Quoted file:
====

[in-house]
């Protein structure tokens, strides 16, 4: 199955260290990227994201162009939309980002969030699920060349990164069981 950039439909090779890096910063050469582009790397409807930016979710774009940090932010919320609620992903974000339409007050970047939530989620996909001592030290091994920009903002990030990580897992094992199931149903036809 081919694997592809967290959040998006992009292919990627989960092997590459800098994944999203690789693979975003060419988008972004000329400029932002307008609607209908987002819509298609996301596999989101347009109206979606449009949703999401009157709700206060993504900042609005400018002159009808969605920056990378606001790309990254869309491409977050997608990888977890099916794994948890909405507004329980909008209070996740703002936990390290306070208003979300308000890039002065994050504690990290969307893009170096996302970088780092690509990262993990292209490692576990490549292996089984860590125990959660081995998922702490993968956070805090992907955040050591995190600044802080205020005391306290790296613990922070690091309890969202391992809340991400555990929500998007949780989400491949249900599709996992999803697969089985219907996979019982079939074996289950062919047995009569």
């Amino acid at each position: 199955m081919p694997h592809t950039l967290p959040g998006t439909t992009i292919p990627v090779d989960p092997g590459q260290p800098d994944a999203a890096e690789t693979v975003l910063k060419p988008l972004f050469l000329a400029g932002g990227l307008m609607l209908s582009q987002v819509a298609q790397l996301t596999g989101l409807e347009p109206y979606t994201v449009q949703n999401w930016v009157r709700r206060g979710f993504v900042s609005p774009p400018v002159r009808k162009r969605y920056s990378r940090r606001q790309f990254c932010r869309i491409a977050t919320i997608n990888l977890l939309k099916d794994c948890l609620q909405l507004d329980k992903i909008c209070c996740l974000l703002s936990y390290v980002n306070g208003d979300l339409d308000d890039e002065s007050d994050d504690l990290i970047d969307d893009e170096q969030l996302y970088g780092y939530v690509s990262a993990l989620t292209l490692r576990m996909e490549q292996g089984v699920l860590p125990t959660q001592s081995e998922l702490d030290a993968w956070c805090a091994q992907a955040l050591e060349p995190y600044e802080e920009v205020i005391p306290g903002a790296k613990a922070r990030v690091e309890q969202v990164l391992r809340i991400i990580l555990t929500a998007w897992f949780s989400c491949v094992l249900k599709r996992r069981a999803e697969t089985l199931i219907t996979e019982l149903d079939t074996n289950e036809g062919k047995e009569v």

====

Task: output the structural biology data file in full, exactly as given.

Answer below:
[in-house]
């Protein structure tokens, strides 16, 4: 199955260290990227994201162009939309980002969030699920060349990164069981 950039439909090779890096910063050469582009790397409807930016979710774009940090932010919320609620992903974000339409007050970047939530989620996909001592030290091994920009903002990030990580897992094992199931149903036809 081919694997592809967290959040998006992009292919990627989960092997590459800098994944999203690789693979975003060419988008972004000329400029932002307008609607209908987002819509298609996301596999989101347009109206979606449009949703999401009157709700206060993504900042609005400018002159009808969605920056990378606001790309990254869309491409977050997608990888977890099916794994948890909405507004329980909008209070996740703002936990390290306070208003979300308000890039002065994050504690990290969307893009170096996302970088780092690509990262993990292209490692576990490549292996089984860590125990959660081995998922702490993968956070805090992907955040050591995190600044802080205020005391306290790296613990922070690091309890969202391992809340991400555990929500998007949780989400491949249900599709996992999803697969089985219907996979019982079939074996289950062919047995009569």
């Amino acid at each position: 199955m081919p694997h592809t950039l967290p959040g998006t439909t992009i292919p990627v090779d989960p092997g590459q260290p800098d994944a999203a890096e690789t693979v975003l910063k060419p988008l972004f050469l000329a400029g932002g990227l307008m609607l209908s582009q987002v819509a298609q790397l996301t596999g989101l409807e347009p109206y979606t994201v449009q949703n999401w930016v009157r709700r206060g979710f993504v900042s609005p774009p400018v002159r009808k162009r969605y920056s990378r940090r606001q790309f990254c932010r869309i491409a977050t919320i997608n990888l977890l939309k099916d794994c948890l609620q909405l507004d329980k992903i909008c209070c996740l974000l703002s936990y390290v980002n306070g208003d979300l339409d308000d890039e002065s007050d994050d504690l990290i970047d969307d893009e170096q969030l996302y970088g780092y939530v690509s990262a993990l989620t292209l490692r576990m996909e490549q292996g089984v699920l860590p125990t959660q001592s081995e998922l702490d030290a993968w956070c805090a091994q992907a955040l050591e060349p995190y600044e802080e920009v205020i005391p306290g903002a790296k613990a922070r990030v690091e309890q969202v990164l391992r809340i991400i990580l555990t929500a998007w897992f949780s989400c491949v094992l249900k599709r996992r069981a999803e697969t089985l199931i219907t996979e019982l149903d079939t074996n289950e036809g062919k047995e009569v």